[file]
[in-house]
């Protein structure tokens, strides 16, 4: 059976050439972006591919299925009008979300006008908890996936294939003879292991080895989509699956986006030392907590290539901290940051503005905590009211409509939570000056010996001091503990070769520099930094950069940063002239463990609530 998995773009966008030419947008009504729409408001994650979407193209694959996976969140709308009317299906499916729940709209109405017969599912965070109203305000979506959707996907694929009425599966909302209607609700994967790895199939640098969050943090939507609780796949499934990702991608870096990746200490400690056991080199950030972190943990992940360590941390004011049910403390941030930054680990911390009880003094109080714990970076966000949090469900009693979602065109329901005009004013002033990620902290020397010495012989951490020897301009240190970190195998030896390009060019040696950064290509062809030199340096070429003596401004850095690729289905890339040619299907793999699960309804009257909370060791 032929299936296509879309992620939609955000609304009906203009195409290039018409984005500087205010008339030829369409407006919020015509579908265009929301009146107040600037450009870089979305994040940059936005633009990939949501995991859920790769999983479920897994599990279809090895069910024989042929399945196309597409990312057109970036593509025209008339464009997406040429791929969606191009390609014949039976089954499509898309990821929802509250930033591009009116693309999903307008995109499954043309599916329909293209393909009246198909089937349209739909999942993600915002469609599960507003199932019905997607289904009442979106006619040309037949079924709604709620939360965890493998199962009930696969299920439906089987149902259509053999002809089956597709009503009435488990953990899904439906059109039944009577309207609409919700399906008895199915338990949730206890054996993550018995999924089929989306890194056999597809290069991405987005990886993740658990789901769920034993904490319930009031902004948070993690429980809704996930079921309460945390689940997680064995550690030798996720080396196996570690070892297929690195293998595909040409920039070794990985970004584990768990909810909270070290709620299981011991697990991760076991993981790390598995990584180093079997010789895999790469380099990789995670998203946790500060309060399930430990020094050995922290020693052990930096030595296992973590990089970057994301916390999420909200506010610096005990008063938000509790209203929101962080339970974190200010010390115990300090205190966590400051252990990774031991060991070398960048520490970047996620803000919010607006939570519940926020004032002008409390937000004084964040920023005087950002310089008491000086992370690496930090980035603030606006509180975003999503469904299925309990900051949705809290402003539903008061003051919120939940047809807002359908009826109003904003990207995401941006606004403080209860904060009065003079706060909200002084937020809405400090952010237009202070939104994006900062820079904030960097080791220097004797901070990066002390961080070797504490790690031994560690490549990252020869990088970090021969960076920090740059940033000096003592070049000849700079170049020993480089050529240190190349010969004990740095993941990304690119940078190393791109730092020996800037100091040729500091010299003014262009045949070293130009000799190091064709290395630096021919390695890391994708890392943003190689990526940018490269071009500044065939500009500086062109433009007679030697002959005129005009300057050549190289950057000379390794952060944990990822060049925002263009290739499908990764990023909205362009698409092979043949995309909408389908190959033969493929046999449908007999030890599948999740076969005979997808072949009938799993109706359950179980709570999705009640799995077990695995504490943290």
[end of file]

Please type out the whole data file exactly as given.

[in-house]
């Protein structure tokens, strides 16, 4: 059976050439972006591919299925009008979300006008908890996936294939003879292991080895989509699956986006030392907590290539901290940051503005905590009211409509939570000056010996001091503990070769520099930094950069940063002239463990609530 998995773009966008030419947008009504729409408001994650979407193209694959996976969140709308009317299906499916729940709209109405017969599912965070109203305000979506959707996907694929009425599966909302209607609700994967790895199939640098969050943090939507609780796949499934990702991608870096990746200490400690056991080199950030972190943990992940360590941390004011049910403390941030930054680990911390009880003094109080714990970076966000949090469900009693979602065109329901005009004013002033990620902290020397010495012989951490020897301009240190970190195998030896390009060019040696950064290509062809030199340096070429003596401004850095690729289905890339040619299907793999699960309804009257909370060791 032929299936296509879309992620939609955000609304009906203009195409290039018409984005500087205010008339030829369409407006919020015509579908265009929301009146107040600037450009870089979305994040940059936005633009990939949501995991859920790769999983479920897994599990279809090895069910024989042929399945196309597409990312057109970036593509025209008339464009997406040429791929969606191009390609014949039976089954499509898309990821929802509250930033591009009116693309999903307008995109499954043309599916329909293209393909009246198909089937349209739909999942993600915002469609599960507003199932019905997607289904009442979106006619040309037949079924709604709620939360965890493998199962009930696969299920439906089987149902259509053999002809089956597709009503009435488990953990899904439906059109039944009577309207609409919700399906008895199915338990949730206890054996993550018995999924089929989306890194056999597809290069991405987005990886993740658990789901769920034993904490319930009031902004948070993690429980809704996930079921309460945390689940997680064995550690030798996720080396196996570690070892297929690195293998595909040409920039070794990985970004584990768990909810909270070290709620299981011991697990991760076991993981790390598995990584180093079997010789895999790469380099990789995670998203946790500060309060399930430990020094050995922290020693052990930096030595296992973590990089970057994301916390999420909200506010610096005990008063938000509790209203929101962080339970974190200010010390115990300090205190966590400051252990990774031991060991070398960048520490970047996620803000919010607006939570519940926020004032002008409390937000004084964040920023005087950002310089008491000086992370690496930090980035603030606006509180975003999503469904299925309990900051949705809290402003539903008061003051919120939940047809807002359908009826109003904003990207995401941006606004403080209860904060009065003079706060909200002084937020809405400090952010237009202070939104994006900062820079904030960097080791220097004797901070990066002390961080070797504490790690031994560690490549990252020869990088970090021969960076920090740059940033000096003592070049000849700079170049020993480089050529240190190349010969004990740095993941990304690119940078190393791109730092020996800037100091040729500091010299003014262009045949070293130009000799190091064709290395630096021919390695890391994708890392943003190689990526940018490269071009500044065939500009500086062109433009007679030697002959005129005009300057050549190289950057000379390794952060944990990822060049925002263009290739499908990764990023909205362009698409092979043949995309909408389908190959033969493929046999449908007999030890599948999740076969005979997808072949009938799993109706359950179980709570999705009640799995077990695995504490943290």